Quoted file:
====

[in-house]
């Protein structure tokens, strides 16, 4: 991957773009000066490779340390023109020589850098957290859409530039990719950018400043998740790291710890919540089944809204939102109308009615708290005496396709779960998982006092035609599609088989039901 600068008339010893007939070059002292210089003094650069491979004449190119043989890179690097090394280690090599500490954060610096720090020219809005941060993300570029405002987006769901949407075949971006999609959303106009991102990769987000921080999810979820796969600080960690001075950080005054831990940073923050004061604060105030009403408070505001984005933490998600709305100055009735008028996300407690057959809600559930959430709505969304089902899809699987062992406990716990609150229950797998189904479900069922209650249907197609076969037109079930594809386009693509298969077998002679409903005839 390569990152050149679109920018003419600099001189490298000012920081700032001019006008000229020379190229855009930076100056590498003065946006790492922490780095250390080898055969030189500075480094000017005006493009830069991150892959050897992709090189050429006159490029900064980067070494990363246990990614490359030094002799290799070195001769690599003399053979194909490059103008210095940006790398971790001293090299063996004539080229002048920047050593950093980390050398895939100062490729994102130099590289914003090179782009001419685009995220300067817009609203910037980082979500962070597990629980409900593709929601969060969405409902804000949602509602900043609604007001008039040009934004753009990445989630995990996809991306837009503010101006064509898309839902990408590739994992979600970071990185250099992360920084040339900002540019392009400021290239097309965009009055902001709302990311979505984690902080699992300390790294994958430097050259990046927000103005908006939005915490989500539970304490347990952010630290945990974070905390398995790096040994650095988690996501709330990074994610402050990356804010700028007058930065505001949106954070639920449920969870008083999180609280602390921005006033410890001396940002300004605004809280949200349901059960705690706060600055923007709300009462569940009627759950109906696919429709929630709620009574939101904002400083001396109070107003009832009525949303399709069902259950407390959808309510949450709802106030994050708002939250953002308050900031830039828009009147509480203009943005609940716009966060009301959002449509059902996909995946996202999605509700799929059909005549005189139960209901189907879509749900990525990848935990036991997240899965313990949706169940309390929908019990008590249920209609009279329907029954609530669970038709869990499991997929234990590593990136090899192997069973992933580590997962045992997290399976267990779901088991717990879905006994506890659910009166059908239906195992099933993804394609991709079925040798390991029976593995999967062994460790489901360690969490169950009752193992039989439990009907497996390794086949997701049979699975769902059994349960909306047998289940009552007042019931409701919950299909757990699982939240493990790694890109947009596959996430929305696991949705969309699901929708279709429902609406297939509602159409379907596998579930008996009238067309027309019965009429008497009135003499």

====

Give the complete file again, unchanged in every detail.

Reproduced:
[in-house]
């Protein structure tokens, strides 16, 4: 991957773009000066490779340390023109020589850098957290859409530039990719950018400043998740790291710890919540089944809204939102109308009615708290005496396709779960998982006092035609599609088989039901 600068008339010893007939070059002292210089003094650069491979004449190119043989890179690097090394280690090599500490954060610096720090020219809005941060993300570029405002987006769901949407075949971006999609959303106009991102990769987000921080999810979820796969600080960690001075950080005054831990940073923050004061604060105030009403408070505001984005933490998600709305100055009735008028996300407690057959809600559930959430709505969304089902899809699987062992406990716990609150229950797998189904479900069922209650249907197609076969037109079930594809386009693509298969077998002679409903005839 390569990152050149679109920018003419600099001189490298000012920081700032001019006008000229020379190229855009930076100056590498003065946006790492922490780095250390080898055969030189500075480094000017005006493009830069991150892959050897992709090189050429006159490029900064980067070494990363246990990614490359030094002799290799070195001769690599003399053979194909490059103008210095940006790398971790001293090299063996004539080229002048920047050593950093980390050398895939100062490729994102130099590289914003090179782009001419685009995220300067817009609203910037980082979500962070597990629980409900593709929601969060969405409902804000949602509602900043609604007001008039040009934004753009990445989630995990996809991306837009503010101006064509898309839902990408590739994992979600970071990185250099992360920084040339900002540019392009400021290239097309965009009055902001709302990311979505984690902080699992300390790294994958430097050259990046927000103005908006939005915490989500539970304490347990952010630290945990974070905390398995790096040994650095988690996501709330990074994610402050990356804010700028007058930065505001949106954070639920449920969870008083999180609280602390921005006033410890001396940002300004605004809280949200349901059960705690706060600055923007709300009462569940009627759950109906696919429709929630709620009574939101904002400083001396109070107003009832009525949303399709069902259950407390959808309510949450709802106030994050708002939250953002308050900031830039828009009147509480203009943005609940716009966060009301959002449509059902996909995946996202999605509700799929059909005549005189139960209901189907879509749900990525990848935990036991997240899965313990949706169940309390929908019990008590249920209609009279329907029954609530669970038709869990499991997929234990590593990136090899192997069973992933580590997962045992997290399976267990779901088991717990879905006994506890659910009166059908239906195992099933993804394609991709079925040798390991029976593995999967062994460790489901360690969490169950009752193992039989439990009907497996390794086949997701049979699975769902059994349960909306047998289940009552007042019931409701919950299909757990699982939240493990790694890109947009596959996430929305696991949705969309699901929708279709429902609406297939509602159409379907596998579930008996009238067309027309019965009429008497009135003499």